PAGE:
Monitor pulse, respiratory rate, and BP before and after activity. Indicates physiological levels of tolerance.
Discuss ways of conserving energy while bathing, transferring, and so on. Patient will be able to accomplish more with a decreased expenditure of energy.
Increase patient participation in ADLs as tolerated. Increases confidence level, self-esteem and tolerance level.
Assess response to activity. Response to an activity can be evaluated to achieve desired level of tolerance.
Assess muscle strength of patient and functional level of activity. To determine the level of activity.
Discuss with patient the need for activity. Education may provide motivation to increase activity level even though patient may feel too weak initially.
Alternate activity with periods of rest or uninterrupted sleep. Prevents excessive fatigue. Indicates physiological levels of tolerance.
Monitor pulse, respiration rate and blood pressure before and after activity. Tolerance develops by adjusting frequency, duration and intensity until desired level is achieved.
Perform activities slowly with frequent rest periods. Interventions should be directed at delaying the onset of fatigue and optimizing muscle efficiency.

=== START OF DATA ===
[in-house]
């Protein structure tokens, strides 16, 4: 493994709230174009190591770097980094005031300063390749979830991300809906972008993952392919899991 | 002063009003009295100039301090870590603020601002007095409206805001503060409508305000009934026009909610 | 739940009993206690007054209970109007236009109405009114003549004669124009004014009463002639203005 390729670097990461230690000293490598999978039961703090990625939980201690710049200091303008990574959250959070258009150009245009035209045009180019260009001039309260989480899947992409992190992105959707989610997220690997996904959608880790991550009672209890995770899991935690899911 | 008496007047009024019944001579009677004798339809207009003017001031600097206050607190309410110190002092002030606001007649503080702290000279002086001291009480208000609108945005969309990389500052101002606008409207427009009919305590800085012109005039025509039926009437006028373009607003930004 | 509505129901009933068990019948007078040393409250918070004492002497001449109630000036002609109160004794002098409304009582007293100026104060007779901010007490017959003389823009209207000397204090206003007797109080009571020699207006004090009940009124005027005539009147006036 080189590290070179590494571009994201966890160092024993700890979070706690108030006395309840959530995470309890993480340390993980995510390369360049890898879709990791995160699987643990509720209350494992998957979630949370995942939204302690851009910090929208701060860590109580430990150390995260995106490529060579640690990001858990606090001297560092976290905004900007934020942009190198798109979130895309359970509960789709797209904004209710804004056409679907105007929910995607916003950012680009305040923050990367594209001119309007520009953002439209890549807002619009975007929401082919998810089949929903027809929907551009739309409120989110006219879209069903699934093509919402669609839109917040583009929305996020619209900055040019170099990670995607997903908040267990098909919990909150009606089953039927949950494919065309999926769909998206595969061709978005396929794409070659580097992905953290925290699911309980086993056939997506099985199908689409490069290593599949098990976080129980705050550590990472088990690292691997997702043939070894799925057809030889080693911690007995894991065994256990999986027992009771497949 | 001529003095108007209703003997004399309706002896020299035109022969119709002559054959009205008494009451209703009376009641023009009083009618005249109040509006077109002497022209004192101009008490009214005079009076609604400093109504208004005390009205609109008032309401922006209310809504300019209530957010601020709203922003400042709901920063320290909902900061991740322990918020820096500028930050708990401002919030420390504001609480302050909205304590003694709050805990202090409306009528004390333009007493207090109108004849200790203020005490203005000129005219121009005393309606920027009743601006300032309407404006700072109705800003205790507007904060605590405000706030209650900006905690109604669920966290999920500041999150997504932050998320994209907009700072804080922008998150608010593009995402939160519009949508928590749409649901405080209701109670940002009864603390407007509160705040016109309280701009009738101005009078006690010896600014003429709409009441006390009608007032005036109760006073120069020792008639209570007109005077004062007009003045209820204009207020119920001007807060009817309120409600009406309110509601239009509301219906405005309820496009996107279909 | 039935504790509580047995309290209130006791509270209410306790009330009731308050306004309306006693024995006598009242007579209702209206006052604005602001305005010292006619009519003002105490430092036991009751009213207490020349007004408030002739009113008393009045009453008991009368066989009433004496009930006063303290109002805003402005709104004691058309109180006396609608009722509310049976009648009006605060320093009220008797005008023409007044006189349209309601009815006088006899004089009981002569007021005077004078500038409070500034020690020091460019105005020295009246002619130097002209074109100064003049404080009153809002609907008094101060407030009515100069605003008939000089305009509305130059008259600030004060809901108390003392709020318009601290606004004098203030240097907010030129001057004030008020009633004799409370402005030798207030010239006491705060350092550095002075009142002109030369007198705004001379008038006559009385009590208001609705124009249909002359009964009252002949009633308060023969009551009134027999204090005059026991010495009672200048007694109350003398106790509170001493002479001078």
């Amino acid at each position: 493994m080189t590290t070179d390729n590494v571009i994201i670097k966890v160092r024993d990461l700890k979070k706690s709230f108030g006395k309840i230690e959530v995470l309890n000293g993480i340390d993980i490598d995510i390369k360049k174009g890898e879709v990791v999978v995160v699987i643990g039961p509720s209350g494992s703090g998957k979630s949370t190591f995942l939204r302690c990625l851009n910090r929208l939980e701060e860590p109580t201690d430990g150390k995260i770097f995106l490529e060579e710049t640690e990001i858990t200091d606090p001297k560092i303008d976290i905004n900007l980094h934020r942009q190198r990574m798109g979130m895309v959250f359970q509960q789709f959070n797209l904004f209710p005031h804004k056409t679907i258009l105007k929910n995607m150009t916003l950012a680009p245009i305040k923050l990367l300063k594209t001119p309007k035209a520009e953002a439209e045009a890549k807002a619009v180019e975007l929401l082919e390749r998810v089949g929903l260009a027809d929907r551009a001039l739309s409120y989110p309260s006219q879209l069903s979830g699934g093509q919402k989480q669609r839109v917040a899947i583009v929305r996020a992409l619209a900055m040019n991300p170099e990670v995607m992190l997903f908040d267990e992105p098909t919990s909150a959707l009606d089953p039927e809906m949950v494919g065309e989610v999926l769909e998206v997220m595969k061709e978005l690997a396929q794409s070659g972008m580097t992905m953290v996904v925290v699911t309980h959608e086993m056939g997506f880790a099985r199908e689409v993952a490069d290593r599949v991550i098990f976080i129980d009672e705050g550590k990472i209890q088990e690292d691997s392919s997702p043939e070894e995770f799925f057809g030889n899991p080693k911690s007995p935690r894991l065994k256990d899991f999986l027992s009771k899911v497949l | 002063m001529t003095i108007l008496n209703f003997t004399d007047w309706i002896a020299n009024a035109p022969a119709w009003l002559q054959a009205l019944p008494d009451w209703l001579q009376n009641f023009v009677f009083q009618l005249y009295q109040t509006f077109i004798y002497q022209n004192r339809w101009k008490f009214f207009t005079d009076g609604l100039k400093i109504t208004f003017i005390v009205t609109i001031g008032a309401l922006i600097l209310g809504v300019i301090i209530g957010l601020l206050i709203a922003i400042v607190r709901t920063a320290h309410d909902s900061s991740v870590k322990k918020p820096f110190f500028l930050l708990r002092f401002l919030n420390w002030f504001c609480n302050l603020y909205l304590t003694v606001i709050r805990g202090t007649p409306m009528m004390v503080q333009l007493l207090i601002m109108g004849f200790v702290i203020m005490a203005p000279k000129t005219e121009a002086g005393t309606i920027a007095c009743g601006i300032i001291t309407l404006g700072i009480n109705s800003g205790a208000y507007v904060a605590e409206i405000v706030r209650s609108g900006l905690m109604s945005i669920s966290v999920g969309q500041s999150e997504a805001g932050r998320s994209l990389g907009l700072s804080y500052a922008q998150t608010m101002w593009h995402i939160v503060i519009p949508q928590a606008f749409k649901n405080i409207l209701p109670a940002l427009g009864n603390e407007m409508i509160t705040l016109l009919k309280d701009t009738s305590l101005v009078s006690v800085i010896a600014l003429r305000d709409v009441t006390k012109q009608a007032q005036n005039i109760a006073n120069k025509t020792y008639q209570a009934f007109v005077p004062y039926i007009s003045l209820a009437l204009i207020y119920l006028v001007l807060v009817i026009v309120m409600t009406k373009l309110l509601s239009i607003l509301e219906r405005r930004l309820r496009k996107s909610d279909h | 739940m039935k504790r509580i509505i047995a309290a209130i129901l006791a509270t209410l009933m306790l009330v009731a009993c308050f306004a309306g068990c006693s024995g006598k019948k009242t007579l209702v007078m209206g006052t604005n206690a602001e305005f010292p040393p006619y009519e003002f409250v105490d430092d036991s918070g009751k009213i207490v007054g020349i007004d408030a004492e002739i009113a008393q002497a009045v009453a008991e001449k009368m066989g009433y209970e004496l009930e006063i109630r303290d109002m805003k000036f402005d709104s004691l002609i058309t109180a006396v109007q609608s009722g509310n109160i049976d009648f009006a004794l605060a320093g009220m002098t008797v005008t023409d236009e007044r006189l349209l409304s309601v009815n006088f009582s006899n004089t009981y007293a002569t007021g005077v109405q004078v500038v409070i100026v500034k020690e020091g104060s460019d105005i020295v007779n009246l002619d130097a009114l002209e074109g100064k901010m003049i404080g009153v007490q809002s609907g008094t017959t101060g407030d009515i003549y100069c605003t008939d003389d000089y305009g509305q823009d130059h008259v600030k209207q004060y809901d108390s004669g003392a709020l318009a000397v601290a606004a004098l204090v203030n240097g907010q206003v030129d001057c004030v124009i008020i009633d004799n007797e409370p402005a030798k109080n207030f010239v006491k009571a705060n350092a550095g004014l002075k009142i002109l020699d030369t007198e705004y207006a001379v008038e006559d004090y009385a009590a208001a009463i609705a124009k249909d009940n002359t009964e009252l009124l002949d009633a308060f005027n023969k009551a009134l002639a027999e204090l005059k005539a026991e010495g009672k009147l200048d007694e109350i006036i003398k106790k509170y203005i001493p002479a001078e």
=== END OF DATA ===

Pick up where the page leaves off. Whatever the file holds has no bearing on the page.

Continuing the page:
Promote energy conservation techniques by discussing ways of conserving energy while bathing, transferring and performing ADLs. Symptoms of fatigue are alleviated with rest. Also, patient will be able to accomplish more with a decreased expenditure of energy.
Provide adequate ventilation. For proper oxygenation.
Instruct patient to perform deep breathing exercises. Helps promote relaxation.
Provide comfort and safety measures. To be free from injury during activity.
Administer oxygen as ordered. To provide proper ventilation.

References and Sources

References and recommended sources for this care plan guide for Diabetes Mellitus:

  • Ackley, B. J. (2008). Evidence-based nursing care guidelines: Medical-surgical interventions. Elsevier Health Sciences.
  • Black, J. M., & Hawks, J. H. (2009). Medical-surgical nursing: Clinical management for positive outcomes (Vol. 1). A. M. Keene (Ed.). Saunders Elsevier. [Link]
  • Brunner, L. S., & Suddarth, D. S. (2004). Medical surgical nursing (Vol. 2123). Philadelphia: Lippincott Williams & Wilkins. [Link]
  • Doenges, M. E., Moorhouse, M. F., & Murr, A. C. (2016). Nurse’s pocket guide: Diagnoses, prioritized interventions, and rationales. FA Davis. [Link]
  • Gulanick, M., & Myers, J. L. (2016). Nursing Care Plans: Diagnoses, Interventions, and Outcomes. Elsevier Health Sciences. [Link]
  • Rosenberg, C. S. (1990). Wound healing in the patient with diabetes mellitus. The Nursing clinics of North America25(1), 247-261. [Link]
  • White, P. (1974). Diabetes mellitus in pregnancy. Clinics in perinatology1(2), 331-348.

See Also

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  1. I’m a registered diploma(Level 300) student nurse in Ghana and is my ambition to equipped myself with your simple standard education. Please I want both medical and surgical nursing question.